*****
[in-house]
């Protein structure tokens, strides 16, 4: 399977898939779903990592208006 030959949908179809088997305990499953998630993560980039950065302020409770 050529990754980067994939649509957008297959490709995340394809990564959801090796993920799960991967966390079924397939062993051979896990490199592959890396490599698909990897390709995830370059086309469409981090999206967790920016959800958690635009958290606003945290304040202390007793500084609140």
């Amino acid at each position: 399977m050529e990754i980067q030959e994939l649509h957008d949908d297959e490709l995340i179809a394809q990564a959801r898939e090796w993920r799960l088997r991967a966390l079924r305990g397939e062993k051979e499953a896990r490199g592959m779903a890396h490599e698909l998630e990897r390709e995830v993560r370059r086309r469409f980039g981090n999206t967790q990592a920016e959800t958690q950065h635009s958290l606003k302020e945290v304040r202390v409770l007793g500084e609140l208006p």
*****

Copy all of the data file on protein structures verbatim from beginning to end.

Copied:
[in-house]
């Protein structure tokens, strides 16, 4: 399977898939779903990592208006 030959949908179809088997305990499953998630993560980039950065302020409770 050529990754980067994939649509957008297959490709995340394809990564959801090796993920799960991967966390079924397939062993051979896990490199592959890396490599698909990897390709995830370059086309469409981090999206967790920016959800958690635009958290606003945290304040202390007793500084609140």
């Amino acid at each position: 399977m050529e990754i980067q030959e994939l649509h957008d949908d297959e490709l995340i179809a394809q990564a959801r898939e090796w993920r799960l088997r991967a966390l079924r305990g397939e062993k051979e499953a896990r490199g592959m779903a890396h490599e698909l998630e990897r390709e995830v993560r370059r086309r469409f980039g981090n999206t967790q990592a920016e959800t958690q950065h635009s958290l606003k302020e945290v304040r202390v409770l007793g500084e609140l208006p």